JAzz Notes by Jim Galloway IN JANUARY I visited NYC for APAP (the Association of Performing Arts Presenters) and to attend meetings of Jazz Festivals Canada. It was an opportunity to meet with other festival directors, plan, exchange ideas, talk to agents, artists and, not least, be in New York. Since childhood I have been attracted by the" Apple" through movies; even now the "big city music" sound tracks of old films with Manhattan as backdrop get my imagination going. I made. my first visit to NYC soon after I arrived in Canada. I drove, and can still vividly remember my first distant view, parked by the Hudson River, of its soaring skyline. There was, and is, a buzz about the place - an awareness of being "where it's at". Like all the great cities of the world, New York is wonderful to walk in. One of the joys of city walking, whether in New York, Paris or London, to name only a few, is to look up at the myriad of fascinating architectural details to be found well above eye level. T6 On that first visit not everything torontdart sbouncil about my dream city, as it turned out, was inviting. My first cup of coffee was a terrible letdown tor a lover of espresso. (Things have improved over the years, and I probably just didn't know where to go.) I remember a taxi driver saying to me "You can find everything you want in New York - and everything you don't want!" I'll concede there was, and ' is, as in every big city, a dark underbelly. But the jazz was great! The Village Vanguard, The Village Gate, The Five Spot, Eddie Condon's - only a few of the hot spots that ma,Oe New York the jazz centre of the world. I was too late, even then, to catch The Metropole, that once-famous bar where the musicians stood in a row on a narrow ledge behind the bar. Many of the jazz greats lined up behind the bartenders at The Metropole - an unfamiliar view for most of them! By the time of my first trip, the Metropole had succumbed to changing values and become a strip joint. (I didn't go.) Years later I was fortunate enough to play in some of these shrines of with trumpet teeend Clark Terry and TNr TOONTO MLL-STH IG MND FEB. 19, 2005 2PM GEORGE WESTON RECITAL HALL TICKETS: - (416) 231-5695 TORONTOALLSTARBIGBAND.COM the music I love - Jimmy Ryan's, Condon's and Sweet Basil. At Ryan's we played until 2 o'clock in the morning and still had time to catch the last set at Condon's. Manhattan was a late night happening place. But things have changed. In recent years the place has been 'cleaned up'; the strip joints, 'specialised' movie houses and adult book stores have disappeared from Times Square. In fact it is almost too sanitised nqw, more like a Disney franchise than the city I first saw all those years ago. This last trip I spotted another trend - early nights. The night we arrived, our flight was delayed because of bad weather and it was 9:30 before we checked in at our hotel. We had to turn around immediately and head out to Dizzy's, the new club in the Time Warner building at Columbus Circle. Why? Because there were two sets by the Eric Reid Trio and the second performance began at the same time as we arrived at our hotel. By 11.00pm the trio was finished for the night! And this js not an isolated case. A look over the club listings shows a very similar picture at major Manhattan jazz rooms with 7. 30 rather than 9.00pm being start time during the week; even Saturday night at the Iridium Club was all over by 1.00 in the morning. WWW. THEWHOLENOTE.COM New York isn't the only city where the music goes round and round at an early hour. Jazz clubs in Tokyo start proceedings at 7 .30 so that business men, for example, can have a night on the town and still get home by 11.00. Whatever the reasons, late night 'hangs' are the exception rather than the rule. I wonder if the trend will make its way to Toronto. In any event, early and late, here are a few Toronto events worth getting · out for - even on a winter's night. Wednesday Feb 2 at 8pm, the Humber Music Jazz Series will teature artist in residence, bassist Dave Holland with the Humber Studio Jazz Ensemble. Host for the evening will be Ross Porter. Every Monday in the month the Jazz.FM91 Sound of Toronto Jazz Series at the Ontario Science Centre features student ensembles from York, Mohawk, Humber and U.of T. It's an opportunity to catch som future stars in a concert setting. Wednesday Feb 23 at the Glenn Gould Studio, Duncan Hopkins and the The Canadian Staff Band will present a programme called Red & Brassy. With Duncan will be Roy Styffe, alto sax; Adrean Farrugia, piano and Anthony Michelli, drums. There are some pretty 0 decent happenings on week-ends as well. The Hummingbird Centre will present Pat Metheny on Friday Feb 18, while on a more traditional note, Toronto's longest running trad club, Grossman's Tavern on Spadina will have its Second Annual Kid Bastien Forever Kick-Ass New Orleans Jazz Party featuring The Happy Pals. Oh, by the way I'll be at the Bistro on Monday 7th with the Echoes Of Swing band. Following the New York trend, we start at.8pm and finish at 11 ! Happy (live) listening. For details on the local live jazz scene see IN THE JAZZ LISTINGS Featuring some of Toronto's best jazz musicians with a brief reflection by .Jazz Vespers Clergy Sunday, February 6 - 4:30 ROB PILCH and LORNE LOFSKY, guitars Sunday, February 20 - 4:30 ROSEMARY GALLOWAY GROUP Christ Church Deer Park, 1570 Yonge Street (north ot St. Clair at Heath St.) 416-920-5211 Admission 1s tree. on page 51 An offering 1s received lo support the work ot the church, including Jazz Vespers. FEBRUARY 1 - MARCH 7 2005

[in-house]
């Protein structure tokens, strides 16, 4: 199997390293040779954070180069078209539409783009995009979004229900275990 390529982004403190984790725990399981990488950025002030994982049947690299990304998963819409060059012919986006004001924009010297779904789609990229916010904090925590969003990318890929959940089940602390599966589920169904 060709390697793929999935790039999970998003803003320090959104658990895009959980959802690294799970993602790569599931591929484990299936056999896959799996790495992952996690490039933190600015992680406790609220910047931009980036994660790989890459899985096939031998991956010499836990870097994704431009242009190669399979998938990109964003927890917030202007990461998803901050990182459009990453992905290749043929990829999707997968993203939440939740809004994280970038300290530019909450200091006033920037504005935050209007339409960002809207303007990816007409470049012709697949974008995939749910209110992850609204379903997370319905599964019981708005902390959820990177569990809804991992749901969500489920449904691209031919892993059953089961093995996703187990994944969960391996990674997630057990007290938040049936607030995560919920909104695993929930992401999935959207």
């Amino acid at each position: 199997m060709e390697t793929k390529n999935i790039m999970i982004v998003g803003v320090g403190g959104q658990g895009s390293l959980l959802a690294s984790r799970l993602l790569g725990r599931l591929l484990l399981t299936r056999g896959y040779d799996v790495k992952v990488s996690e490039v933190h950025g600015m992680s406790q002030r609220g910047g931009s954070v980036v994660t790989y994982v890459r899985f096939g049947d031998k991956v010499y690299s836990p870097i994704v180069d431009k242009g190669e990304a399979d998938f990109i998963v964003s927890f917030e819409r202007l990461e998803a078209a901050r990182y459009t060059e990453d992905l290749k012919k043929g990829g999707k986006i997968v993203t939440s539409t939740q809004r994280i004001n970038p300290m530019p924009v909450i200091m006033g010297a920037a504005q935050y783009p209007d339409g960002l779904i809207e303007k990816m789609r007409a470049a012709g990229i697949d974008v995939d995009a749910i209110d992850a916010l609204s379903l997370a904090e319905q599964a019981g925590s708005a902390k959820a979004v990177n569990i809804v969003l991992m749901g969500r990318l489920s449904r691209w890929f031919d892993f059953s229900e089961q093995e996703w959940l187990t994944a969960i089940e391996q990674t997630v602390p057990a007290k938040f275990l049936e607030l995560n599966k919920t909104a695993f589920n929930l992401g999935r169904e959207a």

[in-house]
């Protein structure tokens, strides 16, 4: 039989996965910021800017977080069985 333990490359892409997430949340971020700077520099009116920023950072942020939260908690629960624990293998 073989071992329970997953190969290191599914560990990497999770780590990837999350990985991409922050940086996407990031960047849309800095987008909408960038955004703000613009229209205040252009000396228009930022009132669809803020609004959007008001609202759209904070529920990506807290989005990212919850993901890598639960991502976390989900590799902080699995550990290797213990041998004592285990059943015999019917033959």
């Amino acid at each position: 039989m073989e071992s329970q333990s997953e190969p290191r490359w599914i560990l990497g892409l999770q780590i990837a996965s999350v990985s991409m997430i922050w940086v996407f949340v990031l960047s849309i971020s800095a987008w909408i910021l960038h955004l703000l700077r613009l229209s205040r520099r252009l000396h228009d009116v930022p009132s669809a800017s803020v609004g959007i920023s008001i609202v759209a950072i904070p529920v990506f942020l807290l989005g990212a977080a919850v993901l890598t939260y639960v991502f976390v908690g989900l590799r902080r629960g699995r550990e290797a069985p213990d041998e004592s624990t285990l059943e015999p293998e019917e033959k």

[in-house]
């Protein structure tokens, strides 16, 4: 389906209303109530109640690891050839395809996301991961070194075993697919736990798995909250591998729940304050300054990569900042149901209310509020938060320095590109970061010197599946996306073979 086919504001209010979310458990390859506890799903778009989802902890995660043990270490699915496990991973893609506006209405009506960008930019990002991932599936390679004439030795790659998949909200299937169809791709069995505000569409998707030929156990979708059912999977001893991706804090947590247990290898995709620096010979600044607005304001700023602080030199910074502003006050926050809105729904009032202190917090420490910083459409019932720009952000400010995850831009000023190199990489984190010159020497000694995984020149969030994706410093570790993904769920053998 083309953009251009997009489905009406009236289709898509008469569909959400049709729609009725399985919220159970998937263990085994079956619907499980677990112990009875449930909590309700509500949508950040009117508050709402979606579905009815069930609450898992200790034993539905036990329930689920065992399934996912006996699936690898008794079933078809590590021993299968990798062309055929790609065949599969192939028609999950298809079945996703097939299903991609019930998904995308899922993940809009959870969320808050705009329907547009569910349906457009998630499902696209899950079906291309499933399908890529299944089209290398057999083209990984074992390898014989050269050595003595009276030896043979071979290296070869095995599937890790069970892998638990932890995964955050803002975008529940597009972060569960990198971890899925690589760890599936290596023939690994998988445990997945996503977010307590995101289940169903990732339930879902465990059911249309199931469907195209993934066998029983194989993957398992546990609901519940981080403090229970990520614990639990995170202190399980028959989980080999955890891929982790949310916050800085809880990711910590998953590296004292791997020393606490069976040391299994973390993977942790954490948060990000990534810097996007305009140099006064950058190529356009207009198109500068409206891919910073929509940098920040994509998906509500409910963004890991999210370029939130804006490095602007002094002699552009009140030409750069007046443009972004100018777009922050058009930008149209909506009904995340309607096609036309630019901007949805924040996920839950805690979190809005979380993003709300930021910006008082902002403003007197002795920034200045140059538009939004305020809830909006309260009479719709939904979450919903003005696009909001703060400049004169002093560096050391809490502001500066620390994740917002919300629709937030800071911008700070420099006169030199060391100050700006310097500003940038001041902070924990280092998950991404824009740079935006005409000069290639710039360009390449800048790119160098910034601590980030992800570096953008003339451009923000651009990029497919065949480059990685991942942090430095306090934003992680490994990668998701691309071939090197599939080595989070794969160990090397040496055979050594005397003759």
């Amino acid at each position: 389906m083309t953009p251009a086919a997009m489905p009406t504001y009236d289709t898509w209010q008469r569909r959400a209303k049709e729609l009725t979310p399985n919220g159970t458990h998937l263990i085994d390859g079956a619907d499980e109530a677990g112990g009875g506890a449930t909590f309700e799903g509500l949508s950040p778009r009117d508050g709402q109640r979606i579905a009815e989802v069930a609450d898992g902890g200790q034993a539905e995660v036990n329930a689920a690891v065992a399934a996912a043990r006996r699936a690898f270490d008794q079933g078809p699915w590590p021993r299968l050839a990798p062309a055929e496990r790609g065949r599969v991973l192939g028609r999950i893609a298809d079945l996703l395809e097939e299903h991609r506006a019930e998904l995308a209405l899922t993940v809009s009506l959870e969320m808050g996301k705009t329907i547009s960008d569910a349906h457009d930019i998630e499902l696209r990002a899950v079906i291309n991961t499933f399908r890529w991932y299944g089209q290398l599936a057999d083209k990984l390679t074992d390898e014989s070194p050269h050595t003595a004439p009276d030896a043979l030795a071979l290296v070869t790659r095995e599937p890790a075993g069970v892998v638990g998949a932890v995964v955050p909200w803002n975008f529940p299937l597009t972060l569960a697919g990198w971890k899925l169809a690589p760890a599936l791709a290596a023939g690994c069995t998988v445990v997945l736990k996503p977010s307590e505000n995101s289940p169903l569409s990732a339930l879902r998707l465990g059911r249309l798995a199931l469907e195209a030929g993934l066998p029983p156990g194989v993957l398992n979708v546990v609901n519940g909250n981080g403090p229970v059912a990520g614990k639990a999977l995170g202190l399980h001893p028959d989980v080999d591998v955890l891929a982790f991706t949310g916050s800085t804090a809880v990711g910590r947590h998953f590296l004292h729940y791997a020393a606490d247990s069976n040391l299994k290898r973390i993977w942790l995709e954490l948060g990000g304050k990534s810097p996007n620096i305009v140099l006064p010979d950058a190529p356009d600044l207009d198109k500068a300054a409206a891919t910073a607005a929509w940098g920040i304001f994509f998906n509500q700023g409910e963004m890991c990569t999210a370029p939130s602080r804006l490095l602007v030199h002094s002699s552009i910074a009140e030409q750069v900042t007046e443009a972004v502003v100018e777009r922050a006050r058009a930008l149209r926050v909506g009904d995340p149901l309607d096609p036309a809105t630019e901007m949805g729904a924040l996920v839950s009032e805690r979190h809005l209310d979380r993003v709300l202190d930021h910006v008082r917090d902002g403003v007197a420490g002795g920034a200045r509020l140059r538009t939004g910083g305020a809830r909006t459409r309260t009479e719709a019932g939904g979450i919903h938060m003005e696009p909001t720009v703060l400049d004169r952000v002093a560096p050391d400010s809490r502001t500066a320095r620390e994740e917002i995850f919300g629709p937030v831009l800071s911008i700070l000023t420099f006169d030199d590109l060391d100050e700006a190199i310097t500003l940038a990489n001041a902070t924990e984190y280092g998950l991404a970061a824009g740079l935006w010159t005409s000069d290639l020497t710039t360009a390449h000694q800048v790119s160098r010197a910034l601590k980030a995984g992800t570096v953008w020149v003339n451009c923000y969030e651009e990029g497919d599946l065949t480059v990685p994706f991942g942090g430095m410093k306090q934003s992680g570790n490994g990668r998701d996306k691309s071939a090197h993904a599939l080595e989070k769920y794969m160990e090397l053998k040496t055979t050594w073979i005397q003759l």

HUMMINGBIRD SWAN-SONG On OPERA by Christopher Haile At the COC press conference on January 18, General Director Richard Bradshaw announced the 2005-06 season which, hard to believe, will be the COC's last season in the Hummingbird Centre. With the new ballet-opera house scheduled to open in June 2006, there was a sense of both valediction and anticipation. In the past the COC has had to rent productions from other companies. For 2005-06, however, all seven operas presented will be the COC's own productions. Fall 2005 will see three rather than the usual two operas. First on September 22 is a new production of. Verdi's Macbeth designed by Dany Lyne, directed by Nicholas Muni and conducted by Richard Bradshaw. Next is the COC's first production of Bizet's Carmen in eleven years. Third is the rarity of the season, Handel's 1725 opera Rodeli11da designed by Dany Lyne. directed by Tim Albery and conducted by period expert Harry Bickett. Many of the leads in these productions are unknowns discovered by ·Bradshaw during auditions in Europe last year, a year, Bradshaw says, when he heard a remarkable number of extraordinary voices. The winter season beginning January 30 will consist of only one opera-Wagner's Gbllerdi:immerung, the final and longest opera of the Ring Cycle. As for all the operas in the Cycle, Michael Levine will be the designer and Lotji Mansouri Bradshaw will conduct. This time Tim Albery, who directed an acclaimed Ring Cycle of his own for Scottish Opera in 2003, will direct. Frances Ginzer and Christiann Franz return as Briinnhilde and Siegfried, and John Fanning is Gunther. In spring the final two operas in the Hummingbird Centre are Bellini's Norma (a revival of James Robinson's fine production starring Ukrainian soprano Elena Prokina) and Alban Berg's Wozzeck (a revival of. Michael Levine's production starring Pavlo Hunka. who has recently shown his versatility in Toronto as Verdi's Falstaff and Wagner's Hunding). In a suitable gesture of farewell to an era, former COC Artistic Director Lotfi Mansouri will return to direct Wozzeck. As for the COC Ensemble, Bradshaw said there were so many outstanding applicants he had no choice but to increase its size. The work that will showcase their talents in December will be Mozart's The Magic Flute . CONTINUES NEXT PAGE TOK ONTO 0111\tTIA Wi &J@no S:Uva·tldlrin kN.mrJ (;ef11:'ff('"f(.l:t n1e rhythms and melodies of the Spanist1 capital art; as-sequctive a$ the Barber l1imself - naughty, P&5slonate and cAl-pantic al! at once. y,',, , / . LJ,,7 * ·- " "'"rta11 Ell'J$ W